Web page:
Sept. 11--When Sandra Cintron's mother heard how bad her daughter's fibroid
symptoms were getting -- bleeding that went on for weeks and debilitating pain
-- she thought she knew where things were heading.
"You're going to need a hysterectomy," Maria Perales said. She had one herself
when she was in her 30s.
A lot has changed since then, though, and Cintron, of Northeast Philadelphia,
was able to choose a less extreme treatment for the benign growths on her
uterus. Last week, she had an embolization at Einstein Medical Center, a
procedure that left her uterus intact but cut off the blood supply to the
Choices like this are reducing the use of hysterectomies, once a common
treatment for aging uterus problems that usually are not life-threatening but
can make life miserable for women in the 10 or 15 years before menopause.
Until a generation or so ago, removing the uterus was the "go-to answer for a
lot of things if [the patient] couldn't put up with it anymore," said Jean
Fitzgerald, director of the department of obstetrics and gynecology at
A Columbia University study published last month in Obstetrics & Gynecology
found that the number of inpatient hysterectomies plunged by 248,000, or 36
percent, from 2002 to 2010, from 681,234 to 433,621. "For a surgical procedure,
that's a fairly dramatic decrease," said ob-gyn professor Jason Wright, who led
His team cited an increase in less invasive alternatives for the treatment of
fibroids, abnormal bleeding, endometriosis, other benign growths, and pelvic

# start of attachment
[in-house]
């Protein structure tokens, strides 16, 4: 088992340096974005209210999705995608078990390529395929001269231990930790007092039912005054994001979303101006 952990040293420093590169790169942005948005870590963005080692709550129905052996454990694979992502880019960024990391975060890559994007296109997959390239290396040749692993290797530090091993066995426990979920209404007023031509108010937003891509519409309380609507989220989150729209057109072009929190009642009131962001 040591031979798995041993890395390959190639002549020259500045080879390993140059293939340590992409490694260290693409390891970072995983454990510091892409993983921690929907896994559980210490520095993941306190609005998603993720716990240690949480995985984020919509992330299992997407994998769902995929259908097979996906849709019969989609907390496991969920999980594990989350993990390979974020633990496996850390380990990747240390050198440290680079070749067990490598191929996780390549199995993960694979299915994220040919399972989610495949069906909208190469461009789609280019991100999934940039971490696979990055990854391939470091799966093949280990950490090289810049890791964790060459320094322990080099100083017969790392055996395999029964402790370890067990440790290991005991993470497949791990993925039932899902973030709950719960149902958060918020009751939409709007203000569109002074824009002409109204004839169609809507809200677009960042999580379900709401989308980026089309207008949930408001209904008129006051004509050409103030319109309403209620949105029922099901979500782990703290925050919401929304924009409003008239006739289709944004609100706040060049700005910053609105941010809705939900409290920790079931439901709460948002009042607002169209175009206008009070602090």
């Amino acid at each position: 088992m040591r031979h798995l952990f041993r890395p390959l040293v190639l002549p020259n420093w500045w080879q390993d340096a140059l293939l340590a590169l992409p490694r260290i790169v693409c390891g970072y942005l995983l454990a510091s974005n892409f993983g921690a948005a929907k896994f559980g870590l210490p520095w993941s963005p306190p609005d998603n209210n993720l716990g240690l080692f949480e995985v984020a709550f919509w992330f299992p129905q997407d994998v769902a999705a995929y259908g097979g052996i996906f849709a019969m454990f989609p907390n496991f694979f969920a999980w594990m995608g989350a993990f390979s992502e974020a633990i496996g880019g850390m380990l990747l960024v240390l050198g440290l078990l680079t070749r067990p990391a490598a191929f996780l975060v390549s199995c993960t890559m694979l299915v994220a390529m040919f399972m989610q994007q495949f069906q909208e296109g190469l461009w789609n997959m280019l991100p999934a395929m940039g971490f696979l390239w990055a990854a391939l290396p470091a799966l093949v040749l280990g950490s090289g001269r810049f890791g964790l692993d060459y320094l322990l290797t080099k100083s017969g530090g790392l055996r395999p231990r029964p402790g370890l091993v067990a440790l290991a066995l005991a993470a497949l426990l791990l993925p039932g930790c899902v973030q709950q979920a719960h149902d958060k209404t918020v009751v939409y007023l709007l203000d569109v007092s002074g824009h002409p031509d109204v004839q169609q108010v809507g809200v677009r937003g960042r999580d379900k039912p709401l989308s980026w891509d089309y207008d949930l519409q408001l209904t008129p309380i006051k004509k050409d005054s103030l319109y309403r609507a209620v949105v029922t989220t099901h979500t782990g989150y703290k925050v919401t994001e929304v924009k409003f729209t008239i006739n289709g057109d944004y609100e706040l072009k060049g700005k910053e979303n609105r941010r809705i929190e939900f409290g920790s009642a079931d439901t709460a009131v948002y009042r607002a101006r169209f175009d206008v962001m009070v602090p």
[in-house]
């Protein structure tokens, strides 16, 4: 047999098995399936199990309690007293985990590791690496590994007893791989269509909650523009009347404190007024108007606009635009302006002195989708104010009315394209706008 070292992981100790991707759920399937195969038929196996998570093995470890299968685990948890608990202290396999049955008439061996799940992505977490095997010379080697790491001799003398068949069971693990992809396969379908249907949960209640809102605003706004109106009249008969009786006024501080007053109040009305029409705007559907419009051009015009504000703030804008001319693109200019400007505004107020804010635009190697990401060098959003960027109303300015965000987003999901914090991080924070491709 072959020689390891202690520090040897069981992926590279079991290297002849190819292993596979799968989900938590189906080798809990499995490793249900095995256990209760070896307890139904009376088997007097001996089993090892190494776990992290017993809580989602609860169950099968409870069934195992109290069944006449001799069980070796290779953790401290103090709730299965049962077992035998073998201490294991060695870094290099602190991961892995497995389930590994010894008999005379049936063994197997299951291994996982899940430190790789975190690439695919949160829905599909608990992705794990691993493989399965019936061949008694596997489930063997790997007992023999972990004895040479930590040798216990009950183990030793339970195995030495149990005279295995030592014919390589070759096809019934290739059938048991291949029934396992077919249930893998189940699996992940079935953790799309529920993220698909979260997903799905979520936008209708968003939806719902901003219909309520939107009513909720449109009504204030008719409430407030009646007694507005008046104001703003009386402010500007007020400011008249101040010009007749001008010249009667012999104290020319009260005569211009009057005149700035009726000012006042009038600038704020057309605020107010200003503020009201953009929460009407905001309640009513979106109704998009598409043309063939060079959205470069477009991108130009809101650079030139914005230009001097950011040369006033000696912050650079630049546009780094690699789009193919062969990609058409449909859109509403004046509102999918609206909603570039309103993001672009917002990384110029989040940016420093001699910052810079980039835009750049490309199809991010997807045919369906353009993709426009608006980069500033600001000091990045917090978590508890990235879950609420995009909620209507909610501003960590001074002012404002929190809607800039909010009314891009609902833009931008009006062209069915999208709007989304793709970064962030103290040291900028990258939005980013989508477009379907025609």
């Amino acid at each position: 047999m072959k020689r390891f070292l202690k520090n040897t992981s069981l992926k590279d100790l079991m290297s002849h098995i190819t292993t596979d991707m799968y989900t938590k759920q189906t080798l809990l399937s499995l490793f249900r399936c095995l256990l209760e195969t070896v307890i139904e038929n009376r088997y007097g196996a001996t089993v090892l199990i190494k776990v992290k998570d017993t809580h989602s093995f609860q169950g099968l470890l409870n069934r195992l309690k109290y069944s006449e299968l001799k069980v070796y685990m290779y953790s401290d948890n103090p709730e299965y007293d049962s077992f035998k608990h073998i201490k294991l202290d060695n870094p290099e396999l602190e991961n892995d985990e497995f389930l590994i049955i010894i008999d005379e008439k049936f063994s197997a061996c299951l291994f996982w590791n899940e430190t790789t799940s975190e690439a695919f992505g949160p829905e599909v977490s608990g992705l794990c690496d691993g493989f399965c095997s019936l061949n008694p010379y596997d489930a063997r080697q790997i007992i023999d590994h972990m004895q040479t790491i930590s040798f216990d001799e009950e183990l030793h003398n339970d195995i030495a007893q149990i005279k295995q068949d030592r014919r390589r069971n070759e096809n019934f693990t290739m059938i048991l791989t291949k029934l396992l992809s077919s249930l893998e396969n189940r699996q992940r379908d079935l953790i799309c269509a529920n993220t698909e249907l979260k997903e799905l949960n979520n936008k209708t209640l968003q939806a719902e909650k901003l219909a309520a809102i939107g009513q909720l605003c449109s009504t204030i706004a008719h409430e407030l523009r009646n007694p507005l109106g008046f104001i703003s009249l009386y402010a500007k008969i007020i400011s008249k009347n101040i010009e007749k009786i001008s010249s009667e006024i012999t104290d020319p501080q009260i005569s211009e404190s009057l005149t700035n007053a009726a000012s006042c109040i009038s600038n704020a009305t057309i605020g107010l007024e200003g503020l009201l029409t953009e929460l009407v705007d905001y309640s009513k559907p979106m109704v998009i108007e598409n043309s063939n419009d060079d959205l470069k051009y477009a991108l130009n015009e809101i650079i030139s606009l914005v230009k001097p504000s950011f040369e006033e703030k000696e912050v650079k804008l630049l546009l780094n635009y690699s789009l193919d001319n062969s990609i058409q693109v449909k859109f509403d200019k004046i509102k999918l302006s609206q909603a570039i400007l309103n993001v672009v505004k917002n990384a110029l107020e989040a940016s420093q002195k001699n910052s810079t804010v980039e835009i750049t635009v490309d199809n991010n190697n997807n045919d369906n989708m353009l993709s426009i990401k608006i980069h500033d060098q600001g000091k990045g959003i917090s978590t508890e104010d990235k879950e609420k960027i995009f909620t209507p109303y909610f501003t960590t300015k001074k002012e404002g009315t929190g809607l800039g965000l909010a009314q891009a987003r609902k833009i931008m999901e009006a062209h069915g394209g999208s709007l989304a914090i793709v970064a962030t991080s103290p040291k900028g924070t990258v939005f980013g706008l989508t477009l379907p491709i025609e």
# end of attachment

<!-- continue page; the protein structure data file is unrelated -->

organ prolapse. Hysterectomy is still the preferred treatment for uterine
The study raised concerns about whether the falling number of hysterectomies
could make it harder for new doctors to get enough experience while training or
for practicing doctors to maintain their skills. Generally, higher surgical
volume is associated with better quality.
Some hysterectomies can now be performed on an outpatient basis and would not be
reflected in Wright's statistics. He is now collecting data on outpatient
hysterectomies and alternative procedures.
Peter Gearhart, an ob-gyn at Pennsylvania Hospital, said most hysterectomies
still require at least one night in the hospital.
He thinks patient attitudes are also contributing to the shift. "I think you
have a more empowered patient population," he said. Many patients come to him
already knowing they want to avoid a hysterectomy.
On the other hand, he says he still gets some who say: "I want it out. I'm done.
I can't take this anymore." Some change their minds when they hear about other
options. Some don't.
Fitzgerald said she tries to preserve the uterus whenever possible. The key
question, she said, is "Is it behaving badly or is it diseased?"
Einstein ob-gyn Jay Goldberg developed a special interest in alternatives to
hysterectomy when his wife lost her first pregnancy at 20 weeks because of
fibroids. They researched the alternatives and settled on myomectomy, or
surgical removal of the fibroids, because they knew they wanted to have
children. She was pregnant with their oldest son six weeks later. They now have
three children and Goldberg, who runs the Philadelphia Fibroid Center at
Einstein, regularly does the procedure.
Other options for women with bleeding, fibroids, or other common uterine
problems include endometrial ablation, which involves destroying the lining of
the uterus with heat or cold; low-dose birth control pills; hormones; and the
Mirena intrauterine device. Some anti-inflammatory drugs can reduce bleeding
enough to make it tolerable.
Sometimes the goal is to make the symptoms bearable until women reach menopause.
"These problems all get better with menopause," Fitzgerald said.
Contact Stacey Burling at 215-854-4944 or firstname.lastname@example.org.
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